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Performance & Handling: (8/10)
Here’s where the CX-5 comes good, because it remains one of the best mid-size crossovers to drive, even though competition in this arena has become ever sharper. The steering can be a touch odd at times, with slightly inconsistent weighting and a tendency to become absurdly heavy during parking manoeuvres, but that aside, the CX-5 feels rather wonderfully poised and deft to drive. OK – it’s a tall SUV with space for five and a diesel engine, so it’s not going to give its cousin, the MX-5, any trouble on a twisty road – but by the standards of the class it’s good.
It does understeer when pushed to the limits of the tyres’ adhesion, but in a progressive and controllable way, and the chassis always seems to have a little grip in reserve. With optional four-wheel drive it’s even better, and can tackle some mild rough-road terrain. The ride quality is a little variable though – it’s probably best to avoid the optional 19-inch alloys in order to keep the springs under some sort of control.
Mazda has introduced its G-Vectoring control system, already in use in the 3 and 6, to the CX-5. It’s essentially a torque control system that alters the engine’s output to help make the steering a little sharper, the turn in to corners a little quicker, and also to help keep the car a little more stable on a motorway. It works well, or at least we assume it does, as it’s all but impossible to detect it working – which is just as Mazda has intended.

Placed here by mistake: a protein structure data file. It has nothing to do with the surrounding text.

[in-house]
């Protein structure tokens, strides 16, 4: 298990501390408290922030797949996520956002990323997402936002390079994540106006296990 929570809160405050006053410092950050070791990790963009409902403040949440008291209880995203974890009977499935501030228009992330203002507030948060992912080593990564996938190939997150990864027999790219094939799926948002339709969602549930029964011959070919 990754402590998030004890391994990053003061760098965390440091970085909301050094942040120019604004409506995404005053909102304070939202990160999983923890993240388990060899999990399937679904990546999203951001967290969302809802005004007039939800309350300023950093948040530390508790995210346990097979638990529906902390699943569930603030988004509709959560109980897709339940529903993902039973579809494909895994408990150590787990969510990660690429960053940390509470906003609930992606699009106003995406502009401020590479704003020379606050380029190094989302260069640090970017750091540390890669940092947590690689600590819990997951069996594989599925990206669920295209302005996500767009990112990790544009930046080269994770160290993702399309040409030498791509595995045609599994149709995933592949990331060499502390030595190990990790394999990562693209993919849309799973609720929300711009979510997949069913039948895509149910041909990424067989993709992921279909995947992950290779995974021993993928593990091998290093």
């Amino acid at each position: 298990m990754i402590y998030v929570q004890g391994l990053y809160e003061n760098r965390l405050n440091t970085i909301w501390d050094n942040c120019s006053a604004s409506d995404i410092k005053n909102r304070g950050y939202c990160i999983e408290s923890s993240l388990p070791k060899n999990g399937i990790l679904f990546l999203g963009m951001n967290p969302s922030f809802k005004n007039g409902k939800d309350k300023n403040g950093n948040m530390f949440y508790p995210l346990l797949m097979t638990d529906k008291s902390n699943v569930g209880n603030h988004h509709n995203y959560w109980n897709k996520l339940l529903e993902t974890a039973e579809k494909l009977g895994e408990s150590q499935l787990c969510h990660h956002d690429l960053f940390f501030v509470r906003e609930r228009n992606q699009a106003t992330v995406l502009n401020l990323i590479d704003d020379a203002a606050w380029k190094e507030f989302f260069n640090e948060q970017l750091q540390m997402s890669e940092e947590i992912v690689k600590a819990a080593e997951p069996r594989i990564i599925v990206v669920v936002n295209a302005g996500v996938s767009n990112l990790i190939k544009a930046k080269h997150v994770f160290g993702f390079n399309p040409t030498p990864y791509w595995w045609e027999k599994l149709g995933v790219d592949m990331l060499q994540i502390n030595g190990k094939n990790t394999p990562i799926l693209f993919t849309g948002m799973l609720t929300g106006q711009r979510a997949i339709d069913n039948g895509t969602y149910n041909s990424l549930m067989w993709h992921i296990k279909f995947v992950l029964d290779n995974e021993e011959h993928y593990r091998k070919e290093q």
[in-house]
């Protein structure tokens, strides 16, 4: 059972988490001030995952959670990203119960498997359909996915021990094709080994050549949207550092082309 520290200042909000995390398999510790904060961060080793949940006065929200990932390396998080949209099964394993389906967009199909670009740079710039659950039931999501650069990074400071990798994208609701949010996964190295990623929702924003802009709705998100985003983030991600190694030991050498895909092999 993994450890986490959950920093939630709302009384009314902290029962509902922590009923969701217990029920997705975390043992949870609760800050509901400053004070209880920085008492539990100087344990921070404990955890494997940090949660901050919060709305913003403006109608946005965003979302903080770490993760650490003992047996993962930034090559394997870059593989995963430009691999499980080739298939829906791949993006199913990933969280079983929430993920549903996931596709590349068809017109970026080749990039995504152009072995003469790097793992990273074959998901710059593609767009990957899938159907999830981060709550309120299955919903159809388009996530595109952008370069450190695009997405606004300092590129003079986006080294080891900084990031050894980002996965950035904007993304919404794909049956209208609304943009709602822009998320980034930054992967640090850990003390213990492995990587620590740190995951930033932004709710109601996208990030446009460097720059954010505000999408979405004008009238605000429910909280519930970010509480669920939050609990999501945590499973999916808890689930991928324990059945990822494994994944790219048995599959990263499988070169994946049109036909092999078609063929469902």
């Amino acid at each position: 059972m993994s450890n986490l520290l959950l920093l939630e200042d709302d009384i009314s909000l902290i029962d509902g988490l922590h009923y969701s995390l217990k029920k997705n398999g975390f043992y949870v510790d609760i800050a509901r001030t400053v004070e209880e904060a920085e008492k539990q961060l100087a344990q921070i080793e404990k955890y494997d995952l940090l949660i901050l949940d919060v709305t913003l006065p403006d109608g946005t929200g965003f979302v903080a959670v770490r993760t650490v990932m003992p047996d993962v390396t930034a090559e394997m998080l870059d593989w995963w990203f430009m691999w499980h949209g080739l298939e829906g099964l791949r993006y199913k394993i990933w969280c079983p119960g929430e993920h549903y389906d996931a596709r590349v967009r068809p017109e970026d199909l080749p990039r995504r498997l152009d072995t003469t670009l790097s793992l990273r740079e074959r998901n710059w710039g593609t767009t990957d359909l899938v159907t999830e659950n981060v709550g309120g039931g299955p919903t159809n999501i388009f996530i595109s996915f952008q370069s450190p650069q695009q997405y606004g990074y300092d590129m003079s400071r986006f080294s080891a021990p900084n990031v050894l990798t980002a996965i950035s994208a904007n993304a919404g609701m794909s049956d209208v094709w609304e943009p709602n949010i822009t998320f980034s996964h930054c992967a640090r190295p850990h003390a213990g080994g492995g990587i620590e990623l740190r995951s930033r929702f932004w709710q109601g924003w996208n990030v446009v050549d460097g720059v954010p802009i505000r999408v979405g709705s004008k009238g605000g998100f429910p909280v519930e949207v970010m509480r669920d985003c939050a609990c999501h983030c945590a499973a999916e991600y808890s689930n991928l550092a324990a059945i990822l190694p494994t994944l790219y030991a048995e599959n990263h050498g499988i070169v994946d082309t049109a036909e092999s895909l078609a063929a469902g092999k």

Of the engine line-up, the mid-ranking 150hp 2.2-litre diesel is the outright star. The entry-level 2.0-litre SkyActiv-G petrol engine has an extra 10hp on its side, but with just 155lb-ft of torque it’s 118lb-ft down on the diesel and so struggles. It’s also surprisingly wheezy and noisy – once warmed up the diesel is notably more refined. You could spec the CX-5 up with the 175hp 2.2 diesel and a six-speed automatic transmission, but that engine is noticeably thirstier than the 150hp version, and the six-speed manual gearbox is so delightful to use, that we just wouldn’t bother.
It is worth mentioning the CX-5’s new-found refinement. Mazda’s engineers were visibly proud when they first pointed out the car’s noise, vibration, and harshness suppression measures to us and they’re right to be – engine (thanks to a clever piston design, created to help keep clatter and rattle to a minimum), tyre, road, and wind noise are all clamped down upon, and the result is a very calm, quiet, and relaxing cabin.
Recommended engine: 2.2 SkyActiv-D 150hp
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Safety Features: (8/10)
The CX-5 uses Mazda’s i-ActiveSense safety package, which adds a forward-facing camera and a millimetre-wavelength radar so the car can automatically brake to avoid a collision from speeds as high as 50mph. It also has a pedestrian detection function, and works in reverse at slow speeds too.